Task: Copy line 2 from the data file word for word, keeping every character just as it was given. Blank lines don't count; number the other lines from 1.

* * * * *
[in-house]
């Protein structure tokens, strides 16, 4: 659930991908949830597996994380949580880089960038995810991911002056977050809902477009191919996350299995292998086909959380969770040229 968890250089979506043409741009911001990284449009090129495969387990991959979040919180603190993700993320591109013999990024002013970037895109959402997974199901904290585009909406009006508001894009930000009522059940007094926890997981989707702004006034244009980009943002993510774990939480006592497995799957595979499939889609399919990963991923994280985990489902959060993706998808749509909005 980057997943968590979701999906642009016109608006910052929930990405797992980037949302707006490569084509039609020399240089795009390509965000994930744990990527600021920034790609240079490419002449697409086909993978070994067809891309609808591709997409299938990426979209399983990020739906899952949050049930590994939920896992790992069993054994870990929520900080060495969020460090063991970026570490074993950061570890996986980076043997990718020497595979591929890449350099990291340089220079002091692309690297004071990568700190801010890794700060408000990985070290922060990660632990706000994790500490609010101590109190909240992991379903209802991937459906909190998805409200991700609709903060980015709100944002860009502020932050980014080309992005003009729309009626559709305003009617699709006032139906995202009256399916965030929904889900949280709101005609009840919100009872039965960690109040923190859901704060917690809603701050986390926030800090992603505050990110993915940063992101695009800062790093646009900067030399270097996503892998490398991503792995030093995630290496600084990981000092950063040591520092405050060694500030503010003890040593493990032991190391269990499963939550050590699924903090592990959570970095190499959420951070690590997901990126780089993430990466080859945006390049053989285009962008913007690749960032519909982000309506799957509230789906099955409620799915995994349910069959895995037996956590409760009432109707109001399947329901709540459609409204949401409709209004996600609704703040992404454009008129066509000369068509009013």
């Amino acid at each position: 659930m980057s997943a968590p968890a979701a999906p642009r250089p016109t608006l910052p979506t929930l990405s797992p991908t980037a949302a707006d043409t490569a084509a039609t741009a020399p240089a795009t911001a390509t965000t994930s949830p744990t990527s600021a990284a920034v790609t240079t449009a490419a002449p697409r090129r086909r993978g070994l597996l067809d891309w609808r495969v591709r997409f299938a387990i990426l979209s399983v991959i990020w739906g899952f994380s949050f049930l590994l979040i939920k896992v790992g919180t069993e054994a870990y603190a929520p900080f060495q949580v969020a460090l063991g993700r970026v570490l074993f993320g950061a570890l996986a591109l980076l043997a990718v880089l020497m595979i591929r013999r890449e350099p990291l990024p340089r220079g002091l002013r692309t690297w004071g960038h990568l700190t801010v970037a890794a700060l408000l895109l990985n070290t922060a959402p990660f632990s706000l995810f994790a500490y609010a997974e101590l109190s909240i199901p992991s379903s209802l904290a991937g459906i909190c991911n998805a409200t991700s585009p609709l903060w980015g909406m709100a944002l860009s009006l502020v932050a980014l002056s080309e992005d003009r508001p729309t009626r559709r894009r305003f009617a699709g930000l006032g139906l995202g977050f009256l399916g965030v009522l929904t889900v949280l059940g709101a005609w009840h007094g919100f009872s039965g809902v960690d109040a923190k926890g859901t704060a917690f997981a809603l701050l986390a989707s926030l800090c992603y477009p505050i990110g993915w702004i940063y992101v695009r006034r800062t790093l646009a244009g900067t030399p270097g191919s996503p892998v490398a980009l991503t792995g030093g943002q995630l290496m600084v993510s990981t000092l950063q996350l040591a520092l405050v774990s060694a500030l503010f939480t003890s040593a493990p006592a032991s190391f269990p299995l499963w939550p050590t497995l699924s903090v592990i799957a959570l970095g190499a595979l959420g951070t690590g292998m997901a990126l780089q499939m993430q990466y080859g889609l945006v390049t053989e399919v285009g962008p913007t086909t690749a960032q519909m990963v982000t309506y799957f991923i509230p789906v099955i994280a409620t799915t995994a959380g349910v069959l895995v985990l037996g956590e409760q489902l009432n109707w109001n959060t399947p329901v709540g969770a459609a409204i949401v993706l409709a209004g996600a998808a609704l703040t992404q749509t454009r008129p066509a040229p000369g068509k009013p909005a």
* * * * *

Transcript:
């Protein structure tokens, strides 16, 4: 659930991908949830597996994380949580880089960038995810991911002056977050809902477009191919996350299995292998086909959380969770040229 968890250089979506043409741009911001990284449009090129495969387990991959979040919180603190993700993320591109013999990024002013970037895109959402997974199901904290585009909406009006508001894009930000009522059940007094926890997981989707702004006034244009980009943002993510774990939480006592497995799957595979499939889609399919990963991923994280985990489902959060993706998808749509909005 980057997943968590979701999906642009016109608006910052929930990405797992980037949302707006490569084509039609020399240089795009390509965000994930744990990527600021920034790609240079490419002449697409086909993978070994067809891309609808591709997409299938990426979209399983990020739906899952949050049930590994939920896992790992069993054994870990929520900080060495969020460090063991970026570490074993950061570890996986980076043997990718020497595979591929890449350099990291340089220079002091692309690297004071990568700190801010890794700060408000990985070290922060990660632990706000994790500490609010101590109190909240992991379903209802991937459906909190998805409200991700609709903060980015709100944002860009502020932050980014080309992005003009729309009626559709305003009617699709006032139906995202009256399916965030929904889900949280709101005609009840919100009872039965960690109040923190859901704060917690809603701050986390926030800090992603505050990110993915940063992101695009800062790093646009900067030399270097996503892998490398991503792995030093995630290496600084990981000092950063040591520092405050060694500030503010003890040593493990032991190391269990499963939550050590699924903090592990959570970095190499959420951070690590997901990126780089993430990466080859945006390049053989285009962008913007690749960032519909982000309506799957509230789906099955409620799915995994349910069959895995037996956590409760009432109707109001399947329901709540459609409204949401409709209004996600609704703040992404454009008129066509000369068509009013």